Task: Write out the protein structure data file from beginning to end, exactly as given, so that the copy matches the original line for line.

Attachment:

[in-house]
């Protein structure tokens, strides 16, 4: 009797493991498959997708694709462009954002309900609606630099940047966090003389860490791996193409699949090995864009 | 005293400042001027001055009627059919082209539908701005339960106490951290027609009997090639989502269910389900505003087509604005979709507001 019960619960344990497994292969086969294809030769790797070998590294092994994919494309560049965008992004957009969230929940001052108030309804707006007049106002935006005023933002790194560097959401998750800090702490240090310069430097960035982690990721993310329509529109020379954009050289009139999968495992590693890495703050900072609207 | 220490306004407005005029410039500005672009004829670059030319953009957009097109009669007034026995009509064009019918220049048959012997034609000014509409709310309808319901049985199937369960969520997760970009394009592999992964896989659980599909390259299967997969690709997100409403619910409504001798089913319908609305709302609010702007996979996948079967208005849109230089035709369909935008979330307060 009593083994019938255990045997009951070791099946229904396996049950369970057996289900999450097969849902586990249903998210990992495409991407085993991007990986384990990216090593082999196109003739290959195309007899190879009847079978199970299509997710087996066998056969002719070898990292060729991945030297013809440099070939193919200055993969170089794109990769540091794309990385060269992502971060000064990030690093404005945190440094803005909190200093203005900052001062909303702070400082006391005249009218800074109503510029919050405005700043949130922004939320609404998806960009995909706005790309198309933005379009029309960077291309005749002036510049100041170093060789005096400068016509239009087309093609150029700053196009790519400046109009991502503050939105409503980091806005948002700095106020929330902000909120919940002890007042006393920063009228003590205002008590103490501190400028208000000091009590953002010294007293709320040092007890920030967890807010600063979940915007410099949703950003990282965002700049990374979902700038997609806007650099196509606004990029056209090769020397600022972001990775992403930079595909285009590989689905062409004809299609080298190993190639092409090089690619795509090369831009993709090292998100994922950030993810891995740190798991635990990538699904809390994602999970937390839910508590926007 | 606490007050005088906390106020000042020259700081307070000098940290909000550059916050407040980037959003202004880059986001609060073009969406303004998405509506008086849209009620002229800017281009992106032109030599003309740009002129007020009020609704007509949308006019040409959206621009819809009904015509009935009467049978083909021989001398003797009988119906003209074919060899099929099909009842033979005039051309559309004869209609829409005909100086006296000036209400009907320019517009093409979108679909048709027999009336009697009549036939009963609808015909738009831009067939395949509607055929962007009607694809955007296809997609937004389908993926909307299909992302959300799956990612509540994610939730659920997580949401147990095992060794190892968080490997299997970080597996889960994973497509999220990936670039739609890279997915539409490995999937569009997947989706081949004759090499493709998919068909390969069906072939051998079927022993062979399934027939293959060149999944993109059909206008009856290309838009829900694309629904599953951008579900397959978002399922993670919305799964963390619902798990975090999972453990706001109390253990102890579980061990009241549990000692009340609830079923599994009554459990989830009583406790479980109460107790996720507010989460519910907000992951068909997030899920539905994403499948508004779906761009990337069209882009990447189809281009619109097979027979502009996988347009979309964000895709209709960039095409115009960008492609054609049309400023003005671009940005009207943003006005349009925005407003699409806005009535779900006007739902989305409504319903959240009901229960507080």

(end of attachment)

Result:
[in-house]
């Protein structure tokens, strides 16, 4: 009797493991498959997708694709462009954002309900609606630099940047966090003389860490791996193409699949090995864009 | 005293400042001027001055009627059919082209539908701005339960106490951290027609009997090639989502269910389900505003087509604005979709507001 019960619960344990497994292969086969294809030769790797070998590294092994994919494309560049965008992004957009969230929940001052108030309804707006007049106002935006005023933002790194560097959401998750800090702490240090310069430097960035982690990721993310329509529109020379954009050289009139999968495992590693890495703050900072609207 | 220490306004407005005029410039500005672009004829670059030319953009957009097109009669007034026995009509064009019918220049048959012997034609000014509409709310309808319901049985199937369960969520997760970009394009592999992964896989659980599909390259299967997969690709997100409403619910409504001798089913319908609305709302609010702007996979996948079967208005849109230089035709369909935008979330307060 009593083994019938255990045997009951070791099946229904396996049950369970057996289900999450097969849902586990249903998210990992495409991407085993991007990986384990990216090593082999196109003739290959195309007899190879009847079978199970299509997710087996066998056969002719070898990292060729991945030297013809440099070939193919200055993969170089794109990769540091794309990385060269992502971060000064990030690093404005945190440094803005909190200093203005900052001062909303702070400082006391005249009218800074109503510029919050405005700043949130922004939320609404998806960009995909706005790309198309933005379009029309960077291309005749002036510049100041170093060789005096400068016509239009087309093609150029700053196009790519400046109009991502503050939105409503980091806005948002700095106020929330902000909120919940002890007042006393920063009228003590205002008590103490501190400028208000000091009590953002010294007293709320040092007890920030967890807010600063979940915007410099949703950003990282965002700049990374979902700038997609806007650099196509606004990029056209090769020397600022972001990775992403930079595909285009590989689905062409004809299609080298190993190639092409090089690619795509090369831009993709090292998100994922950030993810891995740190798991635990990538699904809390994602999970937390839910508590926007 | 606490007050005088906390106020000042020259700081307070000098940290909000550059916050407040980037959003202004880059986001609060073009969406303004998405509506008086849209009620002229800017281009992106032109030599003309740009002129007020009020609704007509949308006019040409959206621009819809009904015509009935009467049978083909021989001398003797009988119906003209074919060899099929099909009842033979005039051309559309004869209609829409005909100086006296000036209400009907320019517009093409979108679909048709027999009336009697009549036939009963609808015909738009831009067939395949509607055929962007009607694809955007296809997609937004389908993926909307299909992302959300799956990612509540994610939730659920997580949401147990095992060794190892968080490997299997970080597996889960994973497509999220990936670039739609890279997915539409490995999937569009997947989706081949004759090499493709998919068909390969069906072939051998079927022993062979399934027939293959060149999944993109059909206008009856290309838009829900694309629904599953951008579900397959978002399922993670919305799964963390619902798990975090999972453990706001109390253990102890579980061990009241549990000692009340609830079923599994009554459990989830009583406790479980109460107790996720507010989460519910907000992951068909997030899920539905994403499948508004779906761009990337069209882009990447189809281009619109097979027979502009996988347009979309964000895709209709960039095409115009960008492609054609049309400023003005671009940005009207943003006005349009925005407003699409806005009535779900006007739902989305409504319903959240009901229960507080």